IrisGuard: The role of iris recognition in increasing financial inclusion and stretching funding further
Partnerships help deliver accountability, efficiency and preparedness
The Covid-19 pandemic pushed an additional 97 million people into extreme poverty in 2020, there are 1.1b people with no ID and 1.7b people already unbanked. Some of the challenges relating to delivering assistance include having a robust digital identity infrastructure to support the disbursement of assistance and services to large populations.
Distribution of cash aid is expected to increase by approximately 17% -20% per annum and proof-of-life is increasingly more in demand by donors who want to make sure that assistance is delivered to the right people.
This is where iris recognition technology adds value, providing a real-time verification of identities for the purpose of a faster, easier and targeted assistance or services to those who are entitled to it.
Implementation of that does pose a number of challenges including negotiating of service points, verified onboarding, data protection and security, resistance to disease and compatibility of different systems.
Private-public partnerships play a key role here because NGOs and Government agencies have the understanding of what’s required to fulfil the task on the ground, whilst the private sector is able to innovate and quickly deliver solutions which are fit for that specific purpose or one that can be applied across a variety of use cases.
When it comes to digital identity, the value is clear in a number of sectors including healthcare, where a correct identification of a patient is paramount for the provision of the correct treatment, stopping insurance fraud, managing audit trail for payments and health screening programmes. It is crucial to remember that when using iris as the human identifier, which removes the need for any other ID credentials, the individuals themselves are in control of their information as it is protected by their iris because it is unique to them.
If we apply that to social welfare support for example, accurate proof-of-life will stop identity fraud and double-dipping, ensuring that funding value can be distributed accurately including pensions and other G2C services.
In the payments sector, building a verified onboarding process and replacing private keys, cards and PIN numbers with a robust biometric programme will secure the last mile in financial transactions, providing an additional security layer, and streamlining efficiencies.
Examples of most recent use cases:
- Iris recognition technology provided a lifeline during Covid-19 in locations restricted during lockdown. We enabled door-to-door deliveries of cash within refugee camps in Iraq.
- We enabled mobile ATMs built into CAB vans, which were then able to dispense aid cash to the community in locations restricted due to the lockdown.
- Fixed locations such as supermarkets within refugee camps as well as post offices providing cash payments and verification services remaining operational, thanks to the contact-free nature of the technology.
- Integrated with WFP’s blockchain Building Blocks, we helped to authorise food deliveries to 2,500 refugees isolating due to Covid-19 with mobile devices held on socially, distancing sticks are helping refugees in Jordan pay for their groceries with a biometric iris scan, unaffected by face masks.
Iris recognition for KYC assurance
World remittance is not affordable for many vulnerable, displaced and poor populations and they are excluded from participating in the economy. Whether we are seeking a solution for an emergency or post emergency situation, there is a real need to rethink KYC criteria, with minimum information available to the unbanked people to open wallets and transact within the regulated financial eco-system.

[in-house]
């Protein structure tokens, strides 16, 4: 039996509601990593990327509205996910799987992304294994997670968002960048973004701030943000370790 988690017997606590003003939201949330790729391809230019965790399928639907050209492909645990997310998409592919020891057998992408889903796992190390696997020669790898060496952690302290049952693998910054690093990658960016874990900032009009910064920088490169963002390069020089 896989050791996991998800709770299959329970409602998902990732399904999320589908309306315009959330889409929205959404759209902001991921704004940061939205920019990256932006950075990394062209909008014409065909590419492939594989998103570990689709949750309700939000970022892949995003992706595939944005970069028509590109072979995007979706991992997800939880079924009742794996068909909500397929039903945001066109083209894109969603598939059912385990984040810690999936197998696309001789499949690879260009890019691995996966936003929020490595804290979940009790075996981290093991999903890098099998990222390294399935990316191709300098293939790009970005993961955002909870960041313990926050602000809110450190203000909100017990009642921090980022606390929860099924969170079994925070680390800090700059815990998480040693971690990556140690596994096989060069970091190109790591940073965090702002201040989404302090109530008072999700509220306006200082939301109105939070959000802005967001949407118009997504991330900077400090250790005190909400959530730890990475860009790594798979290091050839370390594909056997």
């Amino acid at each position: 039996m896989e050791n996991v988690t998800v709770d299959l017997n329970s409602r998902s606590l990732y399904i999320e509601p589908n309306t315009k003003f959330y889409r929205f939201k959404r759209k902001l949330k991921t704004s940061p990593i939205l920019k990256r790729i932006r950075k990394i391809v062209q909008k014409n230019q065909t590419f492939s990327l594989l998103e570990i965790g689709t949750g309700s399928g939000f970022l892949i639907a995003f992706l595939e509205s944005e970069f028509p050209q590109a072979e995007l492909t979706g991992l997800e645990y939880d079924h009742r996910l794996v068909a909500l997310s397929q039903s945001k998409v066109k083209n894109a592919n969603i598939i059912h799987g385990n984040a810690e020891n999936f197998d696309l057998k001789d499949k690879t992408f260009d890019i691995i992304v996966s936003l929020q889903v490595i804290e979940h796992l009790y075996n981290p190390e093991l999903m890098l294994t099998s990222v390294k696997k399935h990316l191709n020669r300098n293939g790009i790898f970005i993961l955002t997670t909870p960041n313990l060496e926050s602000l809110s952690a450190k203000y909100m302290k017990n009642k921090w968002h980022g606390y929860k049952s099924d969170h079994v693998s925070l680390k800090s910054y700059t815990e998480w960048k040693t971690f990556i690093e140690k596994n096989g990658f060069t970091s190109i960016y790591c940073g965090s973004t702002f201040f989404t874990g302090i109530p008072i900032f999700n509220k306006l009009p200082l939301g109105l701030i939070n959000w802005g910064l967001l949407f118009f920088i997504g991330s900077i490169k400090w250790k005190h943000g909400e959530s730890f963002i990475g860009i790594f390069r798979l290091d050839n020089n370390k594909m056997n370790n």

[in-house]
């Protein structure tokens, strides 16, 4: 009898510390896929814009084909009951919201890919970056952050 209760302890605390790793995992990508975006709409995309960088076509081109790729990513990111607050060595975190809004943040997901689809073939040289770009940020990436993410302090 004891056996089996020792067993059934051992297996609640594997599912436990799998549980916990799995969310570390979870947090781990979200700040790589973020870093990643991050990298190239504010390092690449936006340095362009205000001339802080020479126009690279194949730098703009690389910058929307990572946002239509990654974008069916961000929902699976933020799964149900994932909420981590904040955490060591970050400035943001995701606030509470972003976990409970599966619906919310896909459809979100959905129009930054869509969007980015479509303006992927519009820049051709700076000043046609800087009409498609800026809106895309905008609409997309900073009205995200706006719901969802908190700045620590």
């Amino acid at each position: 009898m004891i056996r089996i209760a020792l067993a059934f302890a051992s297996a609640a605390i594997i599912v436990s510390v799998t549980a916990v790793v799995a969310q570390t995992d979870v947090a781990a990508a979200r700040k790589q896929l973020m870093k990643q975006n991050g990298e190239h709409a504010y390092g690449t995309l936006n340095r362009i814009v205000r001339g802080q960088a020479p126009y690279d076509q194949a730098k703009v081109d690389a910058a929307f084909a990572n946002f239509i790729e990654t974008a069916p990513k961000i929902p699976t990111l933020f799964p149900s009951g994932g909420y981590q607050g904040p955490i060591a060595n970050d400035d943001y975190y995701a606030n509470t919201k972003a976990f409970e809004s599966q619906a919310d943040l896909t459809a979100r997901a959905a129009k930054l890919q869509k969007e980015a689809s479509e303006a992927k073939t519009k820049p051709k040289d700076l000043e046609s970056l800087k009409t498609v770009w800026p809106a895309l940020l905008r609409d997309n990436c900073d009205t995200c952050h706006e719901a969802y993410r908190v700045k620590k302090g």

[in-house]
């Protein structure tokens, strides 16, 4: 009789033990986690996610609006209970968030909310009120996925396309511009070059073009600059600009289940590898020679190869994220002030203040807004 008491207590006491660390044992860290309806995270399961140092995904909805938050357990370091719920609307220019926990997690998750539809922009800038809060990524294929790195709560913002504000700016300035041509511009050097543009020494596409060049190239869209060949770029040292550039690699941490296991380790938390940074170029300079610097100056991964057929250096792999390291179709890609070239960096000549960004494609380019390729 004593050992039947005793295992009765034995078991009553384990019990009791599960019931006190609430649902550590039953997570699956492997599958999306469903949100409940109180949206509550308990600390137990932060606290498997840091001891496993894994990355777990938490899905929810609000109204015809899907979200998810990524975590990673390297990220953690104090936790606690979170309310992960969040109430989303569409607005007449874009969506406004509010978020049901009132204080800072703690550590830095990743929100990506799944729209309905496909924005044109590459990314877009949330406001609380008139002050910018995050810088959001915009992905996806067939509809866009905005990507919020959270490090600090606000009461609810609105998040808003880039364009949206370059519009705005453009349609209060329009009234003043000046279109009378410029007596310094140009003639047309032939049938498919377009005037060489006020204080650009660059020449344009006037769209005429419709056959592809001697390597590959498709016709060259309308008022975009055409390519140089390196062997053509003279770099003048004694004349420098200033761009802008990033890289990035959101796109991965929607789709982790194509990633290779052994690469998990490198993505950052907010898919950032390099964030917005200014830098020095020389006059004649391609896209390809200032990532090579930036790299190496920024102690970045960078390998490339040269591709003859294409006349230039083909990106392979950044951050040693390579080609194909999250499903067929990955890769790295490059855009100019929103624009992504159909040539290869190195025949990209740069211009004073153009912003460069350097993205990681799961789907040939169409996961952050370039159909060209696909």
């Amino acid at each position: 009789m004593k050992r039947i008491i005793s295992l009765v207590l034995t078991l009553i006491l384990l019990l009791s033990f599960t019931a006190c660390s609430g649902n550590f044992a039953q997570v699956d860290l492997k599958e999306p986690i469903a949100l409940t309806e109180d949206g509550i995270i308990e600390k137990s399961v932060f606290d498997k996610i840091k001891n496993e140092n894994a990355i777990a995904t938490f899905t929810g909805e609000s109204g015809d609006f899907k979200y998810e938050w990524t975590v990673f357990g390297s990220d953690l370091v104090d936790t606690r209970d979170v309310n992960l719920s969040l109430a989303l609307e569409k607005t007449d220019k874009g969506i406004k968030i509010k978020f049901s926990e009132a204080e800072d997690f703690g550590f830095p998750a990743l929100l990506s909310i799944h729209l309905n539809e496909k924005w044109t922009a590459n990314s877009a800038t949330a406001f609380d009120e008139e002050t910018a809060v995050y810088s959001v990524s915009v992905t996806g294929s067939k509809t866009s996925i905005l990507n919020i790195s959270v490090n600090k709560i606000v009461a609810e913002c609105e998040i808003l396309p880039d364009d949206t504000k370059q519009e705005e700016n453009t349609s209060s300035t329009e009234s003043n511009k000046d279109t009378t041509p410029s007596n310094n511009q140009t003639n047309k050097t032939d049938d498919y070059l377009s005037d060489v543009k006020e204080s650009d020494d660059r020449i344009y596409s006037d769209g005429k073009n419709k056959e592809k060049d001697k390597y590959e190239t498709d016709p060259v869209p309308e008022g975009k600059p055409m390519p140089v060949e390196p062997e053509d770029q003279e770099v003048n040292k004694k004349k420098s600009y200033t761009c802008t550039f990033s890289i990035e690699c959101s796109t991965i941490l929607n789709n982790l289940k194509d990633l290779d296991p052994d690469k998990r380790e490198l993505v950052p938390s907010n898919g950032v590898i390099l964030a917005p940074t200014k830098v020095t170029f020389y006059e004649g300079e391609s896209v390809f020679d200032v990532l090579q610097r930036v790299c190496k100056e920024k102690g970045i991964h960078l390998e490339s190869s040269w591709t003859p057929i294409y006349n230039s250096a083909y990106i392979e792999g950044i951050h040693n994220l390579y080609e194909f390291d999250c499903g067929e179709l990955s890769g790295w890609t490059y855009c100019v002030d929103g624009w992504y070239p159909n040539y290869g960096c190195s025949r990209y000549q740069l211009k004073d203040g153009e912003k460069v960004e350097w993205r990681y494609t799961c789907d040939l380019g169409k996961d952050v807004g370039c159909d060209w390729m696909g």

This is directly linked to having a verified ID. By enabling digital inclusion, we will enable financial inclusion, increase international remittances and provision of salary assurance. Ultimately it would give the unbanked population an opportunity to build up a credit history, savings and pensions. They’ll be able to contribute to the local community they reside in.
Although, whether the project is large or small, whether it’s a one off or a long-term commitment or software, implementation includes hard costs such as licenses, hardware and servers. There is also the cost of on-going authentication, ensuring the integrity of KYC, handling complex beneficiary payment lists.
When we were founded in 2001, our technology was utilised at border security, and our systems at UAE airports across 3,273 days prevented over 650,000 offenders from entering. Now, we are very engaged in providing solutions to payments, blockchain and microfinance which help bring assistance to millions on a daily basis.
Empowering global financial inclusion and restoring dignity
There are 82.4 million displaced people globally and children make up an estimated 42% of that. The Clarkson University conducted a recent study on Biometrics, Behaviour, and Identity Science (Iris Recognition Performance in Children: A Longitudinal Study). This showed no evidence that irises age over time in children.
By providing a universal and portable UN identity to refugees and IDPs, beneficiaries are provided with mobility and freedom to move with a strong identity that is their eyes with no one depriving them of who they are.
Biometrics has enabled us to provide assistance to millions on a daily basis, who are now able to receive cash faster and contact-free from ATMs and mobile cash-out agents, buy their food in supermarkets and receive their regular pension payments using solely their eyes as a proof of life. This enables beneficiaries to receive their assistance with increased privacy, security and dignity.
IrisGuard UK Ltd
Eva Mowbray, Director of Marketing
Joined in 2021